In reality, the destination of the title was decided when they beat Rovers in June. The Hoops have improved this year to move into second after the fall of Cork City. However, they have not laid a glove on a Dundalk team who, incredibly, have conceded just 13 goals in 30 league outings.
To have performed as they have this season is all the more remarkable given Perth’s rotation policy – particularly in defence – which has proven masterful, and the number of injuries they have suffered, mainly in midfield.
It has been the definition of a team effort. No single player has constantly grabbed the headlines. One that does deserve special praise, however, is Seán Gannon, the humble marauding right-back that rarely receives his due recognition from anyone outside of Dundalk.
He has been part of a mostly watertight defence, and he has popped up with two huge goals – that winner at Tallaght Stadium in June and the equaliser in Derry which forced extra-time and ultimately penalties.
Last Saturday was the ninth notable trophy for Gannon in his sixth season at the club – four Premier Divisions, two FAI Cups and now three League Cups. Personally, he has been part of the title-winning squad in five of the last six years, having also won it with St. Patrick’s Athletic in 2013.
“I’ve been blessed since I came here,” Gannon says. “I’ve been part of great squads and great teams that have had success.”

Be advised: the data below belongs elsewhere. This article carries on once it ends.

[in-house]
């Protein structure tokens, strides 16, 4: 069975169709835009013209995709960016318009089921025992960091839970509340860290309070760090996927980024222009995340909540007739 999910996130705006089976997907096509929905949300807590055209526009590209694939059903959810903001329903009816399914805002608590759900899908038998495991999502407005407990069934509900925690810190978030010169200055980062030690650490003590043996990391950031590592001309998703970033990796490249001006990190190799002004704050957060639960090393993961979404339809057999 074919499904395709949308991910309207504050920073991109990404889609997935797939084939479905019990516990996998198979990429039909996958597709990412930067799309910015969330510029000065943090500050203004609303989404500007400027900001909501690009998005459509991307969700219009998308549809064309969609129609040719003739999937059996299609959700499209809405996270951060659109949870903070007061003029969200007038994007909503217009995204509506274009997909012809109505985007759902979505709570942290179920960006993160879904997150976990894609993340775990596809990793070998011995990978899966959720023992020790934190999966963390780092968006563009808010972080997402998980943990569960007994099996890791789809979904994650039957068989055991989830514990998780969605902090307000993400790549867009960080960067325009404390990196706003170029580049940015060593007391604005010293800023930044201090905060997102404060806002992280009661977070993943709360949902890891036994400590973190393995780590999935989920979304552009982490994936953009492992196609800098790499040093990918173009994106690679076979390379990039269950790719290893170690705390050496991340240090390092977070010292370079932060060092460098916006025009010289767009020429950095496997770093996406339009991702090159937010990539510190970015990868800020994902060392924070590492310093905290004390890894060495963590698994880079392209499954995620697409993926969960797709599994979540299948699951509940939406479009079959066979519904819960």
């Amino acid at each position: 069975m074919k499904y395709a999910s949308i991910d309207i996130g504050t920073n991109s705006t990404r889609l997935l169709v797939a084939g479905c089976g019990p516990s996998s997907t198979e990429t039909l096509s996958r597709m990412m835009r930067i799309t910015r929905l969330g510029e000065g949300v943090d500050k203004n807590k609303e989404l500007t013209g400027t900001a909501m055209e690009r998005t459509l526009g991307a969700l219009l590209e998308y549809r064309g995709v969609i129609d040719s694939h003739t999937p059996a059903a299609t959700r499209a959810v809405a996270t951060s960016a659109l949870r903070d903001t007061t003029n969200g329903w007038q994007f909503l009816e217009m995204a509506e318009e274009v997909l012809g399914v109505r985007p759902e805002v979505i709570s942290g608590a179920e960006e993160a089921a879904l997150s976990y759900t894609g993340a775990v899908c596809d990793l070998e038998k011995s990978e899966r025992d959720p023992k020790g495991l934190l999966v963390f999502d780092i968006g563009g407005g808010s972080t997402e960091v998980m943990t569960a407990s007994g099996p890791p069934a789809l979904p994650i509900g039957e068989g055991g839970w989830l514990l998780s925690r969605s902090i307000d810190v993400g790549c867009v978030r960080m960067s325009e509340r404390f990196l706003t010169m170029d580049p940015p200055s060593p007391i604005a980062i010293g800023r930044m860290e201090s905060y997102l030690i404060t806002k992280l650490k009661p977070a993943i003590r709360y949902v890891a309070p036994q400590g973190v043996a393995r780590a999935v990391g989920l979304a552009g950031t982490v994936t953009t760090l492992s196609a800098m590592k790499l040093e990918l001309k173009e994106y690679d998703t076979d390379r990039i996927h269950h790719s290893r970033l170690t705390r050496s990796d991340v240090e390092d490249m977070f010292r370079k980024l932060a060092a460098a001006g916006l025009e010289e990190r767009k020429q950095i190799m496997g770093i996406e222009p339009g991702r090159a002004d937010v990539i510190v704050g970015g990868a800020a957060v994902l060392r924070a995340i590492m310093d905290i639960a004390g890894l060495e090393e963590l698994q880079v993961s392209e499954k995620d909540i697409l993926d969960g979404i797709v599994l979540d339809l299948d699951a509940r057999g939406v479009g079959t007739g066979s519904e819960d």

A voice of experience, he, like Gill, wants the champagne to remain on ice. “There is a lot of football to be played,” the 28-year-old adds. “A lot of league games, tough games. We need to make sure that we just stay grounded and stay focussed, like we always do.
“Just take it game by game. We’ll prepare for Waterford on Friday and that’s all we’ll be looking at – we won’t be looking further than that.”
Seventh-placed Waterford should not be taken lightly having won their last two league outings at Turner’s Cross and Dalymount Park, scoring late in both. Those results have, effectively, confirmed Premier Division football for The Blues in 2020 and give them a free shot at the champions, who are currently 10 points clear at the top.
Rovers host St. Pat’s on Friday, but even if the Hoops were to lose, Monday is the earliest that Dundalk can be crowned.
Barring a shock result in Waterford, a fitting stage will be formed for the club to claim their 14th league title and move to within three of Rovers’ record 17. “A dream situation”, as midfielder Jamie McGrath put it.
Wary, he says: “We can’t look to the Rovers match. Obviously, it might work out well if things go our way. But you get caught if you think about games in advance in this league. You can’t afford to take your eye off the ball. It would be a dream situation, but we can’t look beyond Waterford.”
Supporters unable to make the trip can watch the action unfold at the RSC live on RTÉ, whose cameras will then roll into Oriel Park for a mouth-watering Monday night showdown.